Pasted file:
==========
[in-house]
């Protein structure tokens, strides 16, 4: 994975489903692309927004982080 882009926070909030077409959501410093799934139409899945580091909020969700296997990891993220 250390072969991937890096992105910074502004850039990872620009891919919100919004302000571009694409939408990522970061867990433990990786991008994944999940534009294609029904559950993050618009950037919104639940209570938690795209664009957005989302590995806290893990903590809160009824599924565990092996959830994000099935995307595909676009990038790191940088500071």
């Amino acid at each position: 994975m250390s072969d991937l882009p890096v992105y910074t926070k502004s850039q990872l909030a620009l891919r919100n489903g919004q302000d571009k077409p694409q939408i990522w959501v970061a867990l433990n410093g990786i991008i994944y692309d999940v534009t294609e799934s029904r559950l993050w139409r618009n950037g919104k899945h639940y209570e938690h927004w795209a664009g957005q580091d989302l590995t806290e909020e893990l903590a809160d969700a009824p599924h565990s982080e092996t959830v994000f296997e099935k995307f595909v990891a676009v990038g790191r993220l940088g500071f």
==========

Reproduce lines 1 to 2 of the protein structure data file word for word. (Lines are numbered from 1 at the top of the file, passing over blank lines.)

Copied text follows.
[in-house]
């Protein structure tokens, strides 16, 4: 994975489903692309927004982080 882009926070909030077409959501410093799934139409899945580091909020969700296997990891993220 250390072969991937890096992105910074502004850039990872620009891919919100919004302000571009694409939408990522970061867990433990990786991008994944999940534009294609029904559950993050618009950037919104639940209570938690795209664009957005989302590995806290893990903590809160009824599924565990092996959830994000099935995307595909676009990038790191940088500071």